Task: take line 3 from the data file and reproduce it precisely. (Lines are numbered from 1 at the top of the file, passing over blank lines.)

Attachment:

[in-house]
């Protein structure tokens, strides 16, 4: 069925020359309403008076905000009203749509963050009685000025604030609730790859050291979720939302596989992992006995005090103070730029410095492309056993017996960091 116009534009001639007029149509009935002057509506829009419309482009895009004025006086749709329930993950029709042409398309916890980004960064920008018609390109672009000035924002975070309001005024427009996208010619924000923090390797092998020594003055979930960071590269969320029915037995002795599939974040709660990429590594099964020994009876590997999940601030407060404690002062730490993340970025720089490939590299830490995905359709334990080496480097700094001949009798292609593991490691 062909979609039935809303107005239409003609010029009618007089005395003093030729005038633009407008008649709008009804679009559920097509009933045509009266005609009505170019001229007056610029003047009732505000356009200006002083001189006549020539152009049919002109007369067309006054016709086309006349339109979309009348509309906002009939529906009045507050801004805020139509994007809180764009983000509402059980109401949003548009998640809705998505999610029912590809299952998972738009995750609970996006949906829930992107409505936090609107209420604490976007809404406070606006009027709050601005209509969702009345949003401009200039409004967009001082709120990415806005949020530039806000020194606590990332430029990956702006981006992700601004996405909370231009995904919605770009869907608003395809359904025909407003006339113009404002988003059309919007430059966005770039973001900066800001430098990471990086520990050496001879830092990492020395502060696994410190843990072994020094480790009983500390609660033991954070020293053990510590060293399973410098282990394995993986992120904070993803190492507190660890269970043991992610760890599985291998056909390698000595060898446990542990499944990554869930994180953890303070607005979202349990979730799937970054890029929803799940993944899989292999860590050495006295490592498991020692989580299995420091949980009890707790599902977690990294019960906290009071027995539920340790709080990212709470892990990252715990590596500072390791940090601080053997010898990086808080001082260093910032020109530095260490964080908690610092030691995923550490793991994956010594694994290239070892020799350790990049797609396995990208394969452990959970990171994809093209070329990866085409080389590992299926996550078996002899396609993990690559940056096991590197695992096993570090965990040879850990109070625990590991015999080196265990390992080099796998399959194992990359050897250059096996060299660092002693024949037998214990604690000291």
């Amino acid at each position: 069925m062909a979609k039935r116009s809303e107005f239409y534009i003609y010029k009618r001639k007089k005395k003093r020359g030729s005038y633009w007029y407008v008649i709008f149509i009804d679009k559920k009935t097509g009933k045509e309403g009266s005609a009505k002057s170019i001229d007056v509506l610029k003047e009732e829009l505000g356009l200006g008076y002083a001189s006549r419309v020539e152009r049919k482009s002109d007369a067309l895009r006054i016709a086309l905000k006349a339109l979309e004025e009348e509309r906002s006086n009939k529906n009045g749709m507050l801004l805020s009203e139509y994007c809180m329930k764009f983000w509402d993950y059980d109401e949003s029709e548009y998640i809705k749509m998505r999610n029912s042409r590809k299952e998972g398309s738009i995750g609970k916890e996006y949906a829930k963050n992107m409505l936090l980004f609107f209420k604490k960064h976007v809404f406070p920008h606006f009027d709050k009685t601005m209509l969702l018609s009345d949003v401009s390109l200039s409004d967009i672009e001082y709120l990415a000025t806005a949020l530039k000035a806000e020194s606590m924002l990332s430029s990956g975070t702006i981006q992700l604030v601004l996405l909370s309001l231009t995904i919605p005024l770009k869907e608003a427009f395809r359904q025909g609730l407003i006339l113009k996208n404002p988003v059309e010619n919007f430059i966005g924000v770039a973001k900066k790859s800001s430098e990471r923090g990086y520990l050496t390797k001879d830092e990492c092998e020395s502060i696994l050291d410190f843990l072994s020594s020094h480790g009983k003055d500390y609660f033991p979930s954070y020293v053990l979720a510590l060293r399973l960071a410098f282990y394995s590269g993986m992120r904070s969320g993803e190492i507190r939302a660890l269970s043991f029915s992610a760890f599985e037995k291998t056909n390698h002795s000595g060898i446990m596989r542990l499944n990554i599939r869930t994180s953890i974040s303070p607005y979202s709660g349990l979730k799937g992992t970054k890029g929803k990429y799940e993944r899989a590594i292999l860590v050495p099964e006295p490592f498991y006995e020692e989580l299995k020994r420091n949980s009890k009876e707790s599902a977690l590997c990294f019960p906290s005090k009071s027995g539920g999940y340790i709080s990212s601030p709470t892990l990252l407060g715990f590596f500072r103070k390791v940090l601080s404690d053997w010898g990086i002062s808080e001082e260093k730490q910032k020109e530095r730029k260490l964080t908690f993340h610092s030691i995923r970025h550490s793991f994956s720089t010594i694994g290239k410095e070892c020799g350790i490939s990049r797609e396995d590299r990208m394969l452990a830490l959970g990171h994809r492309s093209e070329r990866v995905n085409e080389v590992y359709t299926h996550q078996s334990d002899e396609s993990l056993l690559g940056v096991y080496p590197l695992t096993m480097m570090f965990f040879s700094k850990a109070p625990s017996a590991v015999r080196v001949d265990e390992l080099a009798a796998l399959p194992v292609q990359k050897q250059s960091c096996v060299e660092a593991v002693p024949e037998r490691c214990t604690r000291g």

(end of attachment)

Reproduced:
């Amino acid at each position: 069925m062909a979609k039935r116009s809303e107005f239409y534009i003609y010029k009618r001639k007089k005395k003093r020359g030729s005038y633009w007029y407008v008649i709008f149509i009804d679009k559920k009935t097509g009933k045509e309403g009266s005609a009505k002057s170019i001229d007056v509506l610029k003047e009732e829009l505000g356009l200006g008076y002083a001189s006549r419309v020539e152009r049919k482009s002109d007369a067309l895009r006054i016709a086309l905000k006349a339109l979309e004025e009348e509309r906002s006086n009939k529906n009045g749709m507050l801004l805020s009203e139509y994007c809180m329930k764009f983000w509402d993950y059980d109401e949003s029709e548009y998640i809705k749509m998505r999610n029912s042409r590809k299952e998972g398309s738009i995750g609970k916890e996006y949906a829930k963050n992107m409505l936090l980004f609107f209420k604490k960064h976007v809404f406070p920008h606006f009027d709050k009685t601005m209509l969702l018609s009345d949003v401009s390109l200039s409004d967009i672009e001082y709120l990415a000025t806005a949020l530039k000035a806000e020194s606590m924002l990332s430029s990956g975070t702006i981006q992700l604030v601004l996405l909370s309001l231009t995904i919605p005024l770009k869907e608003a427009f395809r359904q025909g609730l407003i006339l113009k996208n404002p988003v059309e010619n919007f430059i966005g924000v770039a973001k900066k790859s800001s430098e990471r923090g990086y520990l050496t390797k001879d830092e990492c092998e020395s502060i696994l050291d410190f843990l072994s020594s020094h480790g009983k003055d500390y609660f033991p979930s954070y020293v053990l979720a510590l060293r399973l960071a410098f282990y394995s590269g993986m992120r904070s969320g993803e190492i507190r939302a660890l269970s043991f029915s992610a760890f599985e037995k291998t056909n390698h002795s000595g060898i446990m596989r542990l499944n990554i599939r869930t994180s953890i974040s303070p607005y979202s709660g349990l979730k799937g992992t970054k890029g929803k990429y799940e993944r899989a590594i292999l860590v050495p099964e006295p490592f498991y006995e020692e989580l299995k020994r420091n949980s009890k009876e707790s599902a977690l590997c990294f019960p906290s005090k009071s027995g539920g999940y340790i709080s990212s601030p709470t892990l990252l407060g715990f590596f500072r103070k390791v940090l601080s404690d053997w010898g990086i002062s808080e001082e260093k730490q910032k020109e530095r730029k260490l964080t908690f993340h610092s030691i995923r970025h550490s793991f994956s720089t010594i694994g290239k410095e070892c020799g350790i490939s990049r797609e396995d590299r990208m394969l452990a830490l959970g990171h994809r492309s093209e070329r990866v995905n085409e080389v590992y359709t299926h996550q078996s334990d002899e396609s993990l056993l690559g940056v096991y080496p590197l695992t096993m480097m570090f965990f040879s700094k850990a109070p625990s017996a590991v015999r080196v001949d265990e390992l080099a009798a796998l399959p194992v292609q990359k050897q250059s960091c096996v060299e660092a593991v002693p024949e037998r490691c214990t604690r000291g």